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Yoga is revered for its holistic health benefits for the mind, body and soul — but can yoga as an exercise be divorced from its Hindu roots? That’s the question that parents began to ask in Encinitas, California when they learned their children practice Ashtanga yoga during elementary school hours, as part of a comprehensive fitness program. The wellness program is made possible by a $500,000 grant from the K.P. Jois Foundation, who wholeheartedly defend their mission to teach children yoga — and their goal is to expand their yoga classes to the rest of the schools in the area.

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Encinitas California Elementary Schools, Student Yoga Practice, Elementary School yoga classes, Parent Protest, Children Physical Education, California physical education, yoga practice for children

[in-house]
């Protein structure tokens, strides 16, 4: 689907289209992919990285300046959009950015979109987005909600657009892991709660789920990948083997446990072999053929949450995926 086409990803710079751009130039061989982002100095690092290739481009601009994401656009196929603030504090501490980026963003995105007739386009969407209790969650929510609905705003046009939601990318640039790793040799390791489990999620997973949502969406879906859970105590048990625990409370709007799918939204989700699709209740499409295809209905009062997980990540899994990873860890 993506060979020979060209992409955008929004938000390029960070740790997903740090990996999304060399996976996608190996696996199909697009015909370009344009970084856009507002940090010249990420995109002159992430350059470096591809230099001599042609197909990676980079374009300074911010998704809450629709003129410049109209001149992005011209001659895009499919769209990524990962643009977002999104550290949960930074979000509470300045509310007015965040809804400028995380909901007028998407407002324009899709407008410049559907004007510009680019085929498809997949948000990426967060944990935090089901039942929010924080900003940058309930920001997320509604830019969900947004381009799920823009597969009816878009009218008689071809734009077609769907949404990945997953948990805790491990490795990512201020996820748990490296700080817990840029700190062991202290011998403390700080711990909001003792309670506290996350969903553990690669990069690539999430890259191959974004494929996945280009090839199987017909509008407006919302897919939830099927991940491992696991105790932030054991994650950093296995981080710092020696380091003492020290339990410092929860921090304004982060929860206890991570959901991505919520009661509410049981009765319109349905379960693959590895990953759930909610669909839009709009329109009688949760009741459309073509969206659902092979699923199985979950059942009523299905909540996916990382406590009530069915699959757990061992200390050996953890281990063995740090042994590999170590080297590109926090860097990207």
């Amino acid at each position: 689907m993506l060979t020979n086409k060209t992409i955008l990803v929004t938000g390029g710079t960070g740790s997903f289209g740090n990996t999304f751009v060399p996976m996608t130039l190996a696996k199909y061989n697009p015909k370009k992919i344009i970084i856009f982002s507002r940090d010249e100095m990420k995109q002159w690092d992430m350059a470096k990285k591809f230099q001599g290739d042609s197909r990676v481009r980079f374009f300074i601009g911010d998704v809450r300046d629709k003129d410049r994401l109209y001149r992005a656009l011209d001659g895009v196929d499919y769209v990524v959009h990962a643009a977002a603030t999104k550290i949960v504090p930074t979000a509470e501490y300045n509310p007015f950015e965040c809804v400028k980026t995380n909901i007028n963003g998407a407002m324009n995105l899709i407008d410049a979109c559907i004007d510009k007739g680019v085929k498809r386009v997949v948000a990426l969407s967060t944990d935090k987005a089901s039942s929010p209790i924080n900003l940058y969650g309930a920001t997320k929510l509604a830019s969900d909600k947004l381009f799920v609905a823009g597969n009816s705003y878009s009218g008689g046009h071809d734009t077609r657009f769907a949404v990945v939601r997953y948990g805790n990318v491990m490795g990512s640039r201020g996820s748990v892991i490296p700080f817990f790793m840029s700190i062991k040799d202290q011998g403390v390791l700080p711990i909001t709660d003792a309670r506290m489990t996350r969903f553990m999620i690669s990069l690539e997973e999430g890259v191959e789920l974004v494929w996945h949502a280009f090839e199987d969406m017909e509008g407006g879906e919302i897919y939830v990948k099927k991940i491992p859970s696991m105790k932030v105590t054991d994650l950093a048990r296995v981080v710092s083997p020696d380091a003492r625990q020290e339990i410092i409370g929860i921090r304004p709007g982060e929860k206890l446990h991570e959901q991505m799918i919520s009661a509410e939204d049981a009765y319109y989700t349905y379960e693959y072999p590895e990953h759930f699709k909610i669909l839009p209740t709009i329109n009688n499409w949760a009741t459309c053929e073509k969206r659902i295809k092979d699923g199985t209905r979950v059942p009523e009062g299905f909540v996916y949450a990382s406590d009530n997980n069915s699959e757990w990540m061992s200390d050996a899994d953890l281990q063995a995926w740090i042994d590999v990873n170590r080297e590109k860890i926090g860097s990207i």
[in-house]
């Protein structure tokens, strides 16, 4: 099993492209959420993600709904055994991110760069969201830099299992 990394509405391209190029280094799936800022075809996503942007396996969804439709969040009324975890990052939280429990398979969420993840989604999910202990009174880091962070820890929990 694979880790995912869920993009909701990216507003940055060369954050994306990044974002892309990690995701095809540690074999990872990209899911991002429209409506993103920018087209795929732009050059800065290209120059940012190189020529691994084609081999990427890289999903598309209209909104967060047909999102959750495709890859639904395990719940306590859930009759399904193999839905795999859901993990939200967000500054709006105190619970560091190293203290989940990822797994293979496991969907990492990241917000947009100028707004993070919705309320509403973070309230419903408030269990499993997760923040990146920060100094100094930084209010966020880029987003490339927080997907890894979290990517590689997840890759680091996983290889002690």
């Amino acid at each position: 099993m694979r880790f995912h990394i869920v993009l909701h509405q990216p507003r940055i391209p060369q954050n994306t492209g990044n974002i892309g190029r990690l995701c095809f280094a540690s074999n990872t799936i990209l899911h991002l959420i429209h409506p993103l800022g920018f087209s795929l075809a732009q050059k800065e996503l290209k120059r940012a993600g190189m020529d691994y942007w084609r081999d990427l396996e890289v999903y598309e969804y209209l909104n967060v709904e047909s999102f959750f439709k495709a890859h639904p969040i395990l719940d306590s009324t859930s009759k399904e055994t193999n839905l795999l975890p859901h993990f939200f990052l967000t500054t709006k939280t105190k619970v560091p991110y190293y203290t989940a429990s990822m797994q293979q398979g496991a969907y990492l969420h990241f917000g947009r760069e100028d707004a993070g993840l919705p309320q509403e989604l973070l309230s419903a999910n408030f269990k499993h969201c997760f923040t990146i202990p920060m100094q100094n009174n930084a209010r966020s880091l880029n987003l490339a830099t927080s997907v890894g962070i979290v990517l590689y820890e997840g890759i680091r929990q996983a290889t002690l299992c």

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The controversy began when one parent, Mary Eady, visited her child’s fitness class last year and was disturbed by what she saw. “They were being taught to thank the sun for their lives and the warmth that it brought, the life that it brought to the earth, and they were told to do that right before they did their sun salutation exercises,” she argues. Eady is part of a group of concerned parents who feel that yoga can’t be separated from religion. They want the class to become optional so that those with concerns can remove their children.

Proponents of yoga practice argue that it is simply part of a healthy physical exercise education program, and that doing yoga is just one way in which children are taught to care for their bodies. They also argue that yoga teaches mental discipline, allowing children to learn to regulate their emotions. Encinitas Superintendent Tim Baird explains that in Encinitas classrooms, yoga is only part of a broader curriculum to teach children nutrition, life skills and responsibility.

What do you think? Should teaching yoga in schools be allowed or protested?

via and KPBS